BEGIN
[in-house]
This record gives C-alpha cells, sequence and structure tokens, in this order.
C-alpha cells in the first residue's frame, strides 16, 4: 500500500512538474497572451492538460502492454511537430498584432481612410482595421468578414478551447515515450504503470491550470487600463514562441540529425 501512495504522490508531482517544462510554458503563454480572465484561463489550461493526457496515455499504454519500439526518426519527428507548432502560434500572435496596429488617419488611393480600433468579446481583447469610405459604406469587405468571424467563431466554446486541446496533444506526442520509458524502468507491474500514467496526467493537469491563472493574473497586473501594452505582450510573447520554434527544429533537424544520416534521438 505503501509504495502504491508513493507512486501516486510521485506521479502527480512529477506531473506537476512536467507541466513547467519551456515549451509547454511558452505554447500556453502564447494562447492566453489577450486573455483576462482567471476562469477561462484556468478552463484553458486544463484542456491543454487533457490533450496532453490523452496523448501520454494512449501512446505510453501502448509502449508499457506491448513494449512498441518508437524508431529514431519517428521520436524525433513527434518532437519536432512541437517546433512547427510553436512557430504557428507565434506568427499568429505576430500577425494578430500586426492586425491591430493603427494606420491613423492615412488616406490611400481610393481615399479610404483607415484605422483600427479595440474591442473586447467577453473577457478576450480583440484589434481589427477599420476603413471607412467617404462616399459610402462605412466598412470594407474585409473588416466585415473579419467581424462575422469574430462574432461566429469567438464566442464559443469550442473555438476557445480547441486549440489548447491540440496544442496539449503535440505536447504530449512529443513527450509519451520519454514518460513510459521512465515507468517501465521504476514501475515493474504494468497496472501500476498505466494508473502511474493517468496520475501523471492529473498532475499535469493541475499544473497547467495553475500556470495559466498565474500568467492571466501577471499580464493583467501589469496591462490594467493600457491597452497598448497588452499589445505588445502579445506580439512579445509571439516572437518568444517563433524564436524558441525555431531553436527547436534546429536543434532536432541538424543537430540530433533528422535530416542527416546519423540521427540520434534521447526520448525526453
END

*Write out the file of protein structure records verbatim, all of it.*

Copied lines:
[in-house]
This record gives C-alpha cells, sequence and structure tokens, in this order.
C-alpha cells in the first residue's frame, strides 16, 4: 500500500512538474497572451492538460502492454511537430498584432481612410482595421468578414478551447515515450504503470491550470487600463514562441540529425 501512495504522490508531482517544462510554458503563454480572465484561463489550461493526457496515455499504454519500439526518426519527428507548432502560434500572435496596429488617419488611393480600433468579446481583447469610405459604406469587405468571424467563431466554446486541446496533444506526442520509458524502468507491474500514467496526467493537469491563472493574473497586473501594452505582450510573447520554434527544429533537424544520416534521438 505503501509504495502504491508513493507512486501516486510521485506521479502527480512529477506531473506537476512536467507541466513547467519551456515549451509547454511558452505554447500556453502564447494562447492566453489577450486573455483576462482567471476562469477561462484556468478552463484553458486544463484542456491543454487533457490533450496532453490523452496523448501520454494512449501512446505510453501502448509502449508499457506491448513494449512498441518508437524508431529514431519517428521520436524525433513527434518532437519536432512541437517546433512547427510553436512557430504557428507565434506568427499568429505576430500577425494578430500586426492586425491591430493603427494606420491613423492615412488616406490611400481610393481615399479610404483607415484605422483600427479595440474591442473586447467577453473577457478576450480583440484589434481589427477599420476603413471607412467617404462616399459610402462605412466598412470594407474585409473588416466585415473579419467581424462575422469574430462574432461566429469567438464566442464559443469550442473555438476557445480547441486549440489548447491540440496544442496539449503535440505536447504530449512529443513527450509519451520519454514518460513510459521512465515507468517501465521504476514501475515493474504494468497496472501500476498505466494508473502511474493517468496520475501523471492529473498532475499535469493541475499544473497547467495553475500556470495559466498565474500568467492571466501577471499580464493583467501589469496591462490594467493600457491597452497598448497588452499589445505588445502579445506580439512579445509571439516572437518568444517563433524564436524558441525555431531553436527547436534546429536543434532536432541538424543537430540530433533528422535530416542527416546519423540521427540520434534521447526520448525526453